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Cabbage aphids

Numbers of cabbage aphids in canola crops are on the rise in some regions as temperatures gradually become warmer. Agronomist, Greg Toomey (Landmark), reports finding cabbage aphid colonies roughly 5-8 cm in length in several canola crops around Elmore, in the Northern Country district of Victoria. At this stage Greg says the colonies are sparsely distributed every few metres across the crops, however they will be closely monitored as numbers can rise rapidly under favourable weather conditions (i.e. warm-hot and dry days). On those plants with significant aphid colonies, Greg says pods above the bottom of the colony are virtually empty and contain no viable seed. Research agronomist, Simon Craig (BCG), has also observed low numbers of cabbage aphids in several canola crops between Birchip and Hopetoun, in the Mallee district of Victoria. Research consultant, Samantha Strano (cesar), has also observed low numbers of cabbage aphids in canola at a trial site near Charlton, in the Northern Country district of Victoria. 

Cabbage aphids (Brevicoryne brassicae) are one of several aphid species that can be problematic in canola crops. They are about 3 mm long and dull grey-green in colour. The characteristic behaviour of cabbage aphids is the formation of dense colonies on canola flowering spikes in spring. These colonies appear bluish-grey and are covered with a fine, whitish powder. Cabbage aphids suck sap and can reduce yields when numbers are high. Typically, cooler weather conditions and/or significant rainfall will slow the rate of aphid development, whereas warm and relatively dry conditions will favour the rapid build up of populations. Click here for images of cabbage aphids.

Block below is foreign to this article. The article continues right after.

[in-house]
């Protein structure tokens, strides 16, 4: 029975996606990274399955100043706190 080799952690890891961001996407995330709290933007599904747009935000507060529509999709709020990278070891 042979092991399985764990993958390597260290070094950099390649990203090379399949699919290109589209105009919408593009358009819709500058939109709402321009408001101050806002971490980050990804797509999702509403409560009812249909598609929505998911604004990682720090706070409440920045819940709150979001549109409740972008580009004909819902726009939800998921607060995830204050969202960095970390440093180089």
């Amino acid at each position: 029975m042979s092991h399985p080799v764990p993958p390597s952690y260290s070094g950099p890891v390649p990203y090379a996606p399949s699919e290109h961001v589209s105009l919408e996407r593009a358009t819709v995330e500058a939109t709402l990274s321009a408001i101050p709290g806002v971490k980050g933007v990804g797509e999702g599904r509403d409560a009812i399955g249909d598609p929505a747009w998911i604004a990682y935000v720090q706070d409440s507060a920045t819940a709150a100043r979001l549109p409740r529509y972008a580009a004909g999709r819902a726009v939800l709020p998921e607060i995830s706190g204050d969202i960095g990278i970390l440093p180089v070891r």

Other aphid species typically found in canola are turnip aphids (Lipaphis erysimi) and green peach aphids (Myzus persicae). Turnip aphids are superficially similar to cabbage aphids and also form dense colonies on the flowering spikes. Colonies may have a light covering of wax however this is much less obvious than the thicker powdery covering of cabbage aphid colonies. Green peach aphids have an oval shape body, are approximately 3 mm long and may be pale yellow-green, orange or pink in colour. Unlike cabbage aphids and turnip aphids, green peach aphids do not form dense colonies; instead they are usually found sparsely distributed on plants, and in canola they are most commonly seen on the undersides of the lower leaves.  

When checking for aphids in canola, it is important to check representative parts of the entire paddock, and to look for aphids on a minimum of 20 plants at each point. Control measures should be considered if more than 20% of plants are infested, however it is important to consider factors such as crop stage, soil moisture and forecast weather conditions as these can all influence aphid population build up and crop susceptibility to damage. If chemical control of aphids is required, selective insecticides (such as pirimicarb) are available, which are aphid specific and less harmful to other invertebrates.

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